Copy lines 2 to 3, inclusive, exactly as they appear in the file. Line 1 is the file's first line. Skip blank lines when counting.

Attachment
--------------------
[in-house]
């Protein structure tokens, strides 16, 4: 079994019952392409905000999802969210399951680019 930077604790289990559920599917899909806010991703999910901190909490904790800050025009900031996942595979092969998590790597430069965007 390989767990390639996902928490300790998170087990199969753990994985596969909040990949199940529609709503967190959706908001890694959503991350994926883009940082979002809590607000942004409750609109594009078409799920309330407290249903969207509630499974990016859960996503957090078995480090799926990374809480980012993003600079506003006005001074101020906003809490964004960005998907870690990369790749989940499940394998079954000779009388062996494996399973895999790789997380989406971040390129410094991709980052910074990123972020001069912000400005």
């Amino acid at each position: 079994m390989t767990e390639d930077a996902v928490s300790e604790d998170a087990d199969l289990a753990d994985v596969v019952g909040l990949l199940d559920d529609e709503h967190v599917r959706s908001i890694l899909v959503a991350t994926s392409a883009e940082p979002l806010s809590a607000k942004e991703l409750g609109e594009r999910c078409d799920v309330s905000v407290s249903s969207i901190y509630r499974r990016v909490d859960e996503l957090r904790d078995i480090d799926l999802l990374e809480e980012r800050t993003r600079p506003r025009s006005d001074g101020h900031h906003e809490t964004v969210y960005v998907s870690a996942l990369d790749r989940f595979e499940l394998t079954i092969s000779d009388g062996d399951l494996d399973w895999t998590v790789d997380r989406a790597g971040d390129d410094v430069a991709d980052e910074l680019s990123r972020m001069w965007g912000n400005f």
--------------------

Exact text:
């Protein structure tokens, strides 16, 4: 079994019952392409905000999802969210399951680019 930077604790289990559920599917899909806010991703999910901190909490904790800050025009900031996942595979092969998590790597430069965007 390989767990390639996902928490300790998170087990199969753990994985596969909040990949199940529609709503967190959706908001890694959503991350994926883009940082979002809590607000942004409750609109594009078409799920309330407290249903969207509630499974990016859960996503957090078995480090799926990374809480980012993003600079506003006005001074101020906003809490964004960005998907870690990369790749989940499940394998079954000779009388062996494996399973895999790789997380989406971040390129410094991709980052910074990123972020001069912000400005």
């Amino acid at each position: 079994m390989t767990e390639d930077a996902v928490s300790e604790d998170a087990d199969l289990a753990d994985v596969v019952g909040l990949l199940d559920d529609e709503h967190v599917r959706s908001i890694l899909v959503a991350t994926s392409a883009e940082p979002l806010s809590a607000k942004e991703l409750g609109e594009r999910c078409d799920v309330s905000v407290s249903s969207i901190y509630r499974r990016v909490d859960e996503l957090r904790d078995i480090d799926l999802l990374e809480e980012r800050t993003r600079p506003r025009s006005d001074g101020h900031h906003e809490t964004v969210y960005v998907s870690a996942l990369d790749r989940f595979e499940l394998t079954i092969s000779d009388g062996d399951l494996d399973w895999t998590v790789d997380r989406a790597g971040d390129d410094v430069a991709d980052e910074l680019s990123r972020m001069w965007g912000n400005f």